/ˈlaɪtˌhaʊs/ [lahyt-hous] –noun
1. a tower or other structure displaying or flashing a very bright light for the guidance of ships in avoiding dangerous areas, in following certain routes, etc.
Jack Shephard’s long been in need of guidance, but often to stubborn to accept it — he’s struggled to find some greater meaning or purpose to his life, filling that void with his stubborn attempts to take control of every situation and “fix” whatever needs fixing. Never able to please the father who told him he didn’t have “what it takes,” Jack’s long been driven to take control and prove to his father and himself that he does. He always had to make sense of seemingly impossible and illogical situations — to find explanations for events that others simply took on faith. Damn the consequences, Jack always had to get his answers. Said consequences over six seasons include a failed marriage, alcoholism, drug addiction, losing Kate, and more than a few Island deaths along the way. All the while he’s had this intense longing for some sort of meaning that can’t be quantified with scientific equations or facts; he’s never been able to give up the control he perceived he had over reality, no matter how much evidence was presented to the contrary. He eventually did give up a measure of that control last season when he endeavored to set off Jughead and reboot the timeline, and we’d never seen him more at peace for that brief period of time. The Man of Science had finally taken something on faith.
Of course, that doesn’t appear to have worked out too well for our characters, still marooned on the Island and one castaway lighter (Juliet). Jack is again a man without faith; again a lost soul looking for meaning to his now sad existence. Once burned by faith, it’s hard to think he’ll be able to take the leap again in order to fulfill whatever purpose Jacob has in mind for him. Then again, perhaps Jack succeeded after all. We’ve continued to see oddities and hints in the 2.0 reality that point to a direct link with the original timeline, Jack’s appendix scar the latest example. Jack seems baffled when he notices the scar in the mirror, and even goes so far as to ask his mother when he had his appendix removed. She indicates he was 7 or 8 when it happened, but it’s clear Jack doesn’t remember it.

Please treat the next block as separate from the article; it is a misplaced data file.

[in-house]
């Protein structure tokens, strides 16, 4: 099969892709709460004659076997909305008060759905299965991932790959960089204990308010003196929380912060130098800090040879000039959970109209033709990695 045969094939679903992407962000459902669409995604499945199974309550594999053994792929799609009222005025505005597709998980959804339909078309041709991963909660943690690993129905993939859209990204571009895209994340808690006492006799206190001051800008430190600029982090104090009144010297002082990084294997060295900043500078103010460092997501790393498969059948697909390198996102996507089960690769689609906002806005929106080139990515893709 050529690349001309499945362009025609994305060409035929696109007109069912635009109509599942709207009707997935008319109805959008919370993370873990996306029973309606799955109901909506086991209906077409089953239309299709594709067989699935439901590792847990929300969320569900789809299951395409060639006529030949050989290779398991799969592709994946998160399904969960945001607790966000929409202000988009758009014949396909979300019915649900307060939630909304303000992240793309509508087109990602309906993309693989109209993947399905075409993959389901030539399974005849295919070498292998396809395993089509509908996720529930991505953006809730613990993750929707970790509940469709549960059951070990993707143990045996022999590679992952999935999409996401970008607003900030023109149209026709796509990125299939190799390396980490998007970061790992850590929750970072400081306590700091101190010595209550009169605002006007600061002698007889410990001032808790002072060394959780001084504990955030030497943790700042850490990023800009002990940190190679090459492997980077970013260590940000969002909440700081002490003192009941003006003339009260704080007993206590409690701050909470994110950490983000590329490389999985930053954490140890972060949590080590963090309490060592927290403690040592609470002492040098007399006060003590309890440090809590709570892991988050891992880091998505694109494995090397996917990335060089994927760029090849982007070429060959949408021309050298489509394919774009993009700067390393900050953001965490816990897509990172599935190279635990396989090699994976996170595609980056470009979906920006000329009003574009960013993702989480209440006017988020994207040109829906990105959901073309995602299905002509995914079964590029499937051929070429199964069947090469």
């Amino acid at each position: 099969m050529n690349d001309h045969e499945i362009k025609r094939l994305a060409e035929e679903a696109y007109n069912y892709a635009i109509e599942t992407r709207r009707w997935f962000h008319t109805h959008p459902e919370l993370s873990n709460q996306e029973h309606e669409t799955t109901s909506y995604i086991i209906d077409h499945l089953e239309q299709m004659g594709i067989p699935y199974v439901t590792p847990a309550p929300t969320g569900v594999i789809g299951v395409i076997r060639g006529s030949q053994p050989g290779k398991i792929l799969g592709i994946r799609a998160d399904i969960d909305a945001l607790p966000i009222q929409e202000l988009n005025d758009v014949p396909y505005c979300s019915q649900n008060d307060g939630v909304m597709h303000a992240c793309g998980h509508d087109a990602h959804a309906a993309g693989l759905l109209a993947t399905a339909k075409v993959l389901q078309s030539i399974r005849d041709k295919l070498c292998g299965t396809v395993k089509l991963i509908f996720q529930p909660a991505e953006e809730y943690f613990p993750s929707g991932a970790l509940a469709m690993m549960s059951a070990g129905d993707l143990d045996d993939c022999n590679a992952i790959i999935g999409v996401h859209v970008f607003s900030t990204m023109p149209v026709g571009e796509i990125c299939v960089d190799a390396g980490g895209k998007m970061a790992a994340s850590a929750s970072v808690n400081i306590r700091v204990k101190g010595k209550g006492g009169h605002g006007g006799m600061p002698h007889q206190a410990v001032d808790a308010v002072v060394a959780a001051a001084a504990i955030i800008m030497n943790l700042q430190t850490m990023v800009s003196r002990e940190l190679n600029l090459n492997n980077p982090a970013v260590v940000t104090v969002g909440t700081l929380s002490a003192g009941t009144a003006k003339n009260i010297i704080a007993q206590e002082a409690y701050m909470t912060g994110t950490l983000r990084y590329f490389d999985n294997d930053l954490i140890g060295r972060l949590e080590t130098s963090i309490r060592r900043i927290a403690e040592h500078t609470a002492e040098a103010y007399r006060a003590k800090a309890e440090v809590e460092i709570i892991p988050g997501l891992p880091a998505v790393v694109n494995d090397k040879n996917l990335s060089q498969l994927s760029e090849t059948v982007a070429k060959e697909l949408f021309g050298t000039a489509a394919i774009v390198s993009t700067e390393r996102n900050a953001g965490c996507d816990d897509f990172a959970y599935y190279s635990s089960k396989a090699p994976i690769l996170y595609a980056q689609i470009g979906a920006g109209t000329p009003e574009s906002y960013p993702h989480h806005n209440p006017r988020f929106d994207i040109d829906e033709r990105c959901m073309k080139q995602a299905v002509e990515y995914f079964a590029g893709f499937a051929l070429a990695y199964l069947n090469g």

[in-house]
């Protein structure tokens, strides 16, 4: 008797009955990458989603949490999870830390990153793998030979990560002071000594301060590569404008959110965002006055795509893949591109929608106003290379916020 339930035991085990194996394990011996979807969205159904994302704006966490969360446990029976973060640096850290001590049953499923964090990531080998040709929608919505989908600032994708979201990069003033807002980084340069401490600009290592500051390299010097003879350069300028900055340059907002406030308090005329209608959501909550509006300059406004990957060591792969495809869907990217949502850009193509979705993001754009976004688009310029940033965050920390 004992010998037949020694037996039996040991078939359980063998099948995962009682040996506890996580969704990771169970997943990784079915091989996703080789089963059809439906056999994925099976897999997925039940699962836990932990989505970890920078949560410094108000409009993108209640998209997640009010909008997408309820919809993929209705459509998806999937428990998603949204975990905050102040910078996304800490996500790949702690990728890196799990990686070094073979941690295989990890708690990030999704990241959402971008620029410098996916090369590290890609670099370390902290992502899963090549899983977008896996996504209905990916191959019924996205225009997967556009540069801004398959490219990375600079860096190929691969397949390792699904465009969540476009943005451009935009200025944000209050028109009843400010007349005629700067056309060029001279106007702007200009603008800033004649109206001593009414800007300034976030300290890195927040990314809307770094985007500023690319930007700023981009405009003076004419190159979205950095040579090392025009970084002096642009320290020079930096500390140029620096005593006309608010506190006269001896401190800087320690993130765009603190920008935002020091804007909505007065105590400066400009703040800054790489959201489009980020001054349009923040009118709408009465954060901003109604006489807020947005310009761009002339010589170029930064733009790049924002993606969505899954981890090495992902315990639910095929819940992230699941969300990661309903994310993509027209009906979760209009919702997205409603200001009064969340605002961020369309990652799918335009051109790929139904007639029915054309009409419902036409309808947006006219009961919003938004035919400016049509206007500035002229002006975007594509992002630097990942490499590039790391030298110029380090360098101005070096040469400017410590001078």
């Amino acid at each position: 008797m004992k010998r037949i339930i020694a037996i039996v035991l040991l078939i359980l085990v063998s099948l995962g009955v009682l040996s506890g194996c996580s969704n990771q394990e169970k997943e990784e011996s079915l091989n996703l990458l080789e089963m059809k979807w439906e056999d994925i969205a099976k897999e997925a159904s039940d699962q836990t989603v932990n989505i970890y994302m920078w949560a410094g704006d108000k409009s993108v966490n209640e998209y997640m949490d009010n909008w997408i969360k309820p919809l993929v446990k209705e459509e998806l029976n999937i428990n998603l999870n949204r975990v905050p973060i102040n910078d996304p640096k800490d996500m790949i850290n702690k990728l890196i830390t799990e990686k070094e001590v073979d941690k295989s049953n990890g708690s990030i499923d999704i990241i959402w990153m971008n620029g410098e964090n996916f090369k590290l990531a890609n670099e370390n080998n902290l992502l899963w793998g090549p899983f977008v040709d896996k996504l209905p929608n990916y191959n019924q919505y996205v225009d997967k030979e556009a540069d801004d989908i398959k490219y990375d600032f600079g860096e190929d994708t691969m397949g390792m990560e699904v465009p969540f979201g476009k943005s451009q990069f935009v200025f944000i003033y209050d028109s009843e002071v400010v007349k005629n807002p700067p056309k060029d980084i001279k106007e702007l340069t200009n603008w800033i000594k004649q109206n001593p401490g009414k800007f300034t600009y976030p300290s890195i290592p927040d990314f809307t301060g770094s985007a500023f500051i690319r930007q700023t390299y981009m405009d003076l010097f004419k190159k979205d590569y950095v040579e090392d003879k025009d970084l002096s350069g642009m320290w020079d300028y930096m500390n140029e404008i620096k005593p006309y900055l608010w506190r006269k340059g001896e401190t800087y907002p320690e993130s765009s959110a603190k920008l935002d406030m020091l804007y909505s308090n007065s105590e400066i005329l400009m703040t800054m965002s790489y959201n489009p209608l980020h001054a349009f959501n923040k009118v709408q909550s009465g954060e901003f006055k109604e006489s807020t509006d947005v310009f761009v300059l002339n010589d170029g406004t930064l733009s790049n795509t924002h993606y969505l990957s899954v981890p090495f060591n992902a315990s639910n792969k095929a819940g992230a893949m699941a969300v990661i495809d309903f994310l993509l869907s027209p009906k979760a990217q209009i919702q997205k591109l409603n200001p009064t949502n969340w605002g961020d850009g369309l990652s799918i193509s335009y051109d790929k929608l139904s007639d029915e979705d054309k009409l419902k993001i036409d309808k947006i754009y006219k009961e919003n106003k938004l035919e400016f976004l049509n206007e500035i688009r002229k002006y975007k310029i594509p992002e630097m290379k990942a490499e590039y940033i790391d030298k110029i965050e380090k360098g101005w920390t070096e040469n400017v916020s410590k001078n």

In the 1.0 timeline, Jack contracted appendicitis on the Island and required Juliet’s emergency surgery to have it taken out. We later saw the scar in the flash-forwards in season 4. Stuff like this would lead one to think the 1.0 and 2.0 timelines are one and the same; perhaps our castaways had their memories wiped, new memories implanted, and reinserted into society none the wiser (more or less), with new lives. Show-runners Damon Lindelof and Carlton Cuse have repeatedly maintained on their weekly podcast that we are not seeing alternate timelines or parallel dimensions – both the 1.0 and 2.0 storylines are taking place in the same universe. Time travel is fact on this show, so the castaways appearance back in 2004 should not be anything we have a hard time with — it’s their lack of memory and the subtle (and not so-subtle) changes in their lives that I have a hard time explaining.
Hurley 2.0 has good luck; Locke still has his wife and apparently has a good relationship with his father (the original Sawyer); Kate, well, she’s still on the run so nevermind her; and we learn tonight Jack has a son, David.
David looks to be in his early teens, placing his birthdate somewhere circa the late 1990’s. My memory of the 1.0 timeline is fuzzy in some parts, so I can’t recall when Jack married Sarah (Julie Bowen), but I think that was somewhere during 2000-2004. Perhaps they met much earlier in the 2.0 timeline and had a kid. It looks like the marriage still ended badly, however, as the Jack and his wife (Sarah or otherwise) are apparently separated or divorced based on what we saw tonight.
Going back to the discussion of Jack and purpose, it looks like he may have found something close to it in the 2.0 world by episode’s end, having made a connection with his estranged son after tracking him down at a piano audition/recital.
So what does all this newfound purpose mean if it’s only in the flash-sidewayses in the 2.0 world? We’ve seen aspects of 1.0 impinge upon 2.0 (Jack’s appendix scar, Claire suddenly coming up with the name Aaron, Desmond on 815, etc.) but can it work the other way? Can one Jack influence the other?